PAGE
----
The history of authoritarianism in football

  It has been about four and a half years since Colin Kaepernick, Eric Reed and other players on the 2016 San Francisco 49ers took a knee to protest police brutality. That was a year and a half after the members of the St. Louis Rams came on to the field gesturing “Hands Up, Don’t Shoot” in response to the state-sanctioned killing of Michael Brown. In 2012, following the fatal shooting of Trayvon Martin, Dwayne Wade, LeBron James and other members of the Miami Heat declared on social media in the midst of their championship run that they were Trayvon Martin. Many people, mostly white, lament at the politicization of sports longing for the good old days before athletes used their voices to address social issues, but those types never question the National Anthem that is being knelt over, bemoan military involvement in pre-game rituals or cry foul at the celebratory visits championship teams make to the White House. Sports have always been political.

Many authoritarian states have used association football as a means of propping up their regimes. This practice was pioneered by Benito Mussolini. Upon his ascension to the prime ministry, Mussolini immediately began to invest in overhauling the country’s athletic infrastructure, building large stadiums to encourage the development of football as a cultural institution to distract the citizenry from the fact that the government could not be bothered to meet their needs. In what may have been an attempt to centralize internal power, Mussolini tried to consolidate all of Rome’s football clubs into one, as the most dominant clubs in the country did not find themselves situated near his government’s seat of power. This desire to wield athletic prowess as a symbol of empire logically also manifested itself in the international game. Italy hosted and won the 1934 World Cup, the proceedings of which celebrated the perceived might of the fascist government.

If Mussolini used sports as a sleight of hand to distract Italian citizens from the fact that the government was not being run in their best interest, Francisco Franco tried to weaponize football against political dissidents. In their nascency, football clubs were just groups of locals who all enjoyed playing a sport. They are naturally institutions of local culture. Franco’s ascent to power came at the expense of Catalonian and Basque separatist movements. But even separatists like sports. Following their loss at the hands of a fascist culturally Castilian dictator who recognized any cultural plurality as a threat to his political power. Both FC Barcelona and Athletic Club de Bilbao of Catalonia and the Basque Country respectively. Both Catalonia and the Basque Country were uniformly opposed to the Nationalist faction that Franco came to be the leader of. Franco criminalized the Basque and Catalan, banning the languages from educational institutions and official documents. The football clubs became a means of expressing one’s own identity. Franco could not ban the football teams without risking mass demonstrations, so he decided to do battle with them on the pitch.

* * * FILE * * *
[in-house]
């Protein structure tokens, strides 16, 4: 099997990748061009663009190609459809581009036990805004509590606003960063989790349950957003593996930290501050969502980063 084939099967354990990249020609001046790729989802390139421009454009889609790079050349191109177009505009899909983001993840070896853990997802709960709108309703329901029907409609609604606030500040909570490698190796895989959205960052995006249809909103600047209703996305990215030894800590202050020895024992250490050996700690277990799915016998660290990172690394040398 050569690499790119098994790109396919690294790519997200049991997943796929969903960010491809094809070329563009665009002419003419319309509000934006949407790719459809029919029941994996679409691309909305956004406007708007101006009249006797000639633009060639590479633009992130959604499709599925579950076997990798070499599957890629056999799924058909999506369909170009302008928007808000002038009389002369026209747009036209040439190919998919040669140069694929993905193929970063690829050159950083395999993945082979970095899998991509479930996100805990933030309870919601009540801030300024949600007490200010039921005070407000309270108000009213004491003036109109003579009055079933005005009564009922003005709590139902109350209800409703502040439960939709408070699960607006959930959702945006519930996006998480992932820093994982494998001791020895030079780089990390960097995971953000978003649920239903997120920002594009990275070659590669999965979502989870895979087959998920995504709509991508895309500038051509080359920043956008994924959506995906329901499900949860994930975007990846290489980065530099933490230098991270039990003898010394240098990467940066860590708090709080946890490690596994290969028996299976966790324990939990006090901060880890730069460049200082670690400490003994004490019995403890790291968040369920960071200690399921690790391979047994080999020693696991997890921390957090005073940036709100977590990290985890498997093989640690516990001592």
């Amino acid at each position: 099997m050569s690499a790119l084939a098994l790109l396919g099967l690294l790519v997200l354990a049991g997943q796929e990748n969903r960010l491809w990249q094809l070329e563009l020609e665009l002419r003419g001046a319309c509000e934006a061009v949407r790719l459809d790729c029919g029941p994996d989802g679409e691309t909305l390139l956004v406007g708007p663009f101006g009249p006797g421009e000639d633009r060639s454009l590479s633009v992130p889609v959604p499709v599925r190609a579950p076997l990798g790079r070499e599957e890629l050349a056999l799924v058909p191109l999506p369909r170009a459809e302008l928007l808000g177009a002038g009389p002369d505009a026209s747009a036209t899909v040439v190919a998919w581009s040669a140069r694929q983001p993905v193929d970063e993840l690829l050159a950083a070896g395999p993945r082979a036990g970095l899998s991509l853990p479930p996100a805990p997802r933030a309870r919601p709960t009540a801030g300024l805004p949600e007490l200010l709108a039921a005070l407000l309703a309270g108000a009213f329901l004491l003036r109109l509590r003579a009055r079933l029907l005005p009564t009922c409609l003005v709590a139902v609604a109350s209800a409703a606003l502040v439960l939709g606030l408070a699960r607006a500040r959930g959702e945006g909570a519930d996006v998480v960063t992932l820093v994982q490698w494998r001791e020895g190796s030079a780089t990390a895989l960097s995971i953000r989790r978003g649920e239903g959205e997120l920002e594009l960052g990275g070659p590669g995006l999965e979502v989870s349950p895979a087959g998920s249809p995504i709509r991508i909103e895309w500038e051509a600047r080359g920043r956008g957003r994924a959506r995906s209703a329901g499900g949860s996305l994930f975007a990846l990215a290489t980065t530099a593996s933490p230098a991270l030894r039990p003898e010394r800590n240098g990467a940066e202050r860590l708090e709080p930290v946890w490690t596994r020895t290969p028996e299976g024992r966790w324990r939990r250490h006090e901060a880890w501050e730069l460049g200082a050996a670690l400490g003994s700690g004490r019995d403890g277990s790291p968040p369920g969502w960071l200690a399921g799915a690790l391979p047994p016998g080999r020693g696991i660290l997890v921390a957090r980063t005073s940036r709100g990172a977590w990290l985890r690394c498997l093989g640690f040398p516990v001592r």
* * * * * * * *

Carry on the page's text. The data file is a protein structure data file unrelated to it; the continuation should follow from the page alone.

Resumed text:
Real Madrid became his Death Star, an institution of empire. It is the team endorsed by the Spanish Crown, representing everything the Republican coalition had struggled against. Where Athletic Club and Barcelona became two of the country’s most successful clubs through their academies and drew their funds from their supporters, Franco bankrolled an influx of talent developed elsewhere. Instead of institutions that encouraged young players to think for themselves and develop their own talent, Real Madrid became a parasitic force demonstrating Castilian supremacy. And, yet, despite this fact, Barcelona and Bilbao continued to compete with empire. Where Bilbao instituted a policy of only signing players who identify as Basque, Barcelona welcomed all comers, but both maintain their commitment to the development of talent internally rather than leaching off the fruits of other institutions. While Real Madrid do have an academy, themselves, its name betrays a world view: La Fabrica, or, in English, The Factory. Furthermore, Barca’s greatest periods of success were built upon talent developed at the club, rather than proven commodities, like Real Madrid’s Galacticos. Both Barcelona and Real Madrid have been immensely successful clubs. While Bilbao has struggled to compete in an increasingly globalized sport with their Basque identarian policy, they remain one of three founding members of La Liga to have never been relegated.

Athletics are inherently political because existence is inherently political. As institutions, they shape our worldview. People’s associations with one another are political. Treating players as products that can be manufactured and purchased is problematic. That thinking and instruction robs them of their agency. Next week’s column will continue where this leaves off and will politicize association football tactics and instruction and segue into a discussion of how gridiron football’s primary form of instruction lends itself towards authoritarianism and empire and suggestions from a fan on how to mitigate that.